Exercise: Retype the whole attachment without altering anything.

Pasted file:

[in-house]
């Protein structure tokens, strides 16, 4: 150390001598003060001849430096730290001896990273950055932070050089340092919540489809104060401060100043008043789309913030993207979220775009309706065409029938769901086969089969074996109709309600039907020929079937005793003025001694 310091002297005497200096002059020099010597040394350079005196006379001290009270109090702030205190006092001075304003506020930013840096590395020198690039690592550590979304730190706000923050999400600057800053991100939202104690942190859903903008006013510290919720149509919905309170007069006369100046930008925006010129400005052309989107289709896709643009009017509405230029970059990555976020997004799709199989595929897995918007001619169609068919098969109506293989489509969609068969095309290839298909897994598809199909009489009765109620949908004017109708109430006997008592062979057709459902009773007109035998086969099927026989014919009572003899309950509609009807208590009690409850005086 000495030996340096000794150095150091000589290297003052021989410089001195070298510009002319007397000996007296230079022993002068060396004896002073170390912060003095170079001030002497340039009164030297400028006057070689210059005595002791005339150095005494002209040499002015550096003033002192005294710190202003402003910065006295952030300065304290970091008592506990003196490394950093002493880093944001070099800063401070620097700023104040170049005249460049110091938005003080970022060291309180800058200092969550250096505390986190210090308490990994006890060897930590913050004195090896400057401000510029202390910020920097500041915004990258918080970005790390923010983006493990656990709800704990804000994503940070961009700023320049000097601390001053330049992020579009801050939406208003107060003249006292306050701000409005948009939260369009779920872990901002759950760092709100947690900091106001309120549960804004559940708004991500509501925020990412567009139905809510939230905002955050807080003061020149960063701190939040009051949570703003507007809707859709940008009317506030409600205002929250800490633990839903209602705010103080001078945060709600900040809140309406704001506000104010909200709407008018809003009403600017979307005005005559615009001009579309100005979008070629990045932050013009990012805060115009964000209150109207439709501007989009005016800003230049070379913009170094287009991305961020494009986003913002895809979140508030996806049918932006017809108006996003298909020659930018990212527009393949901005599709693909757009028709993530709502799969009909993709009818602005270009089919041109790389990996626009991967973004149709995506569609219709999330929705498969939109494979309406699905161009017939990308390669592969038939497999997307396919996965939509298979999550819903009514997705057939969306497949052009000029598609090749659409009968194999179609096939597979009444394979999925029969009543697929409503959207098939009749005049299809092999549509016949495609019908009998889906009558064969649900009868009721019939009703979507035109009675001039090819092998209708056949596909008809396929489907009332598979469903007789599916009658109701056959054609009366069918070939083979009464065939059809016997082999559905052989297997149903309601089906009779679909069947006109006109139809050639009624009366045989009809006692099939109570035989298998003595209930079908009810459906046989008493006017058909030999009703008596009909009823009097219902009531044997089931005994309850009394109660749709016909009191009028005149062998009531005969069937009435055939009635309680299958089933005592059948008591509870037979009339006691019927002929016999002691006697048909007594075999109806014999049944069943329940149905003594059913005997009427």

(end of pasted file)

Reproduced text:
[in-house]
């Protein structure tokens, strides 16, 4: 150390001598003060001849430096730290001896990273950055932070050089340092919540489809104060401060100043008043789309913030993207979220775009309706065409029938769901086969089969074996109709309600039907020929079937005793003025001694 310091002297005497200096002059020099010597040394350079005196006379001290009270109090702030205190006092001075304003506020930013840096590395020198690039690592550590979304730190706000923050999400600057800053991100939202104690942190859903903008006013510290919720149509919905309170007069006369100046930008925006010129400005052309989107289709896709643009009017509405230029970059990555976020997004799709199989595929897995918007001619169609068919098969109506293989489509969609068969095309290839298909897994598809199909009489009765109620949908004017109708109430006997008592062979057709459902009773007109035998086969099927026989014919009572003899309950509609009807208590009690409850005086 000495030996340096000794150095150091000589290297003052021989410089001195070298510009002319007397000996007296230079022993002068060396004896002073170390912060003095170079001030002497340039009164030297400028006057070689210059005595002791005339150095005494002209040499002015550096003033002192005294710190202003402003910065006295952030300065304290970091008592506990003196490394950093002493880093944001070099800063401070620097700023104040170049005249460049110091938005003080970022060291309180800058200092969550250096505390986190210090308490990994006890060897930590913050004195090896400057401000510029202390910020920097500041915004990258918080970005790390923010983006493990656990709800704990804000994503940070961009700023320049000097601390001053330049992020579009801050939406208003107060003249006292306050701000409005948009939260369009779920872990901002759950760092709100947690900091106001309120549960804004559940708004991500509501925020990412567009139905809510939230905002955050807080003061020149960063701190939040009051949570703003507007809707859709940008009317506030409600205002929250800490633990839903209602705010103080001078945060709600900040809140309406704001506000104010909200709407008018809003009403600017979307005005005559615009001009579309100005979008070629990045932050013009990012805060115009964000209150109207439709501007989009005016800003230049070379913009170094287009991305961020494009986003913002895809979140508030996806049918932006017809108006996003298909020659930018990212527009393949901005599709693909757009028709993530709502799969009909993709009818602005270009089919041109790389990996626009991967973004149709995506569609219709999330929705498969939109494979309406699905161009017939990308390669592969038939497999997307396919996965939509298979999550819903009514997705057939969306497949052009000029598609090749659409009968194999179609096939597979009444394979999925029969009543697929409503959207098939009749005049299809092999549509016949495609019908009998889906009558064969649900009868009721019939009703979507035109009675001039090819092998209708056949596909008809396929489907009332598979469903007789599916009658109701056959054609009366069918070939083979009464065939059809016997082999559905052989297997149903309601089906009779679909069947006109006109139809050639009624009366045989009809006692099939109570035989298998003595209930079908009810459906046989008493006017058909030999009703008596009909009823009097219902009531044997089931005994309850009394109660749709016909009191009028005149062998009531005969069937009435055939009635309680299958089933005592059948008591509870037979009339006691019927002929016999002691006697048909007594075999109806014999049944069943329940149905003594059913005997009427």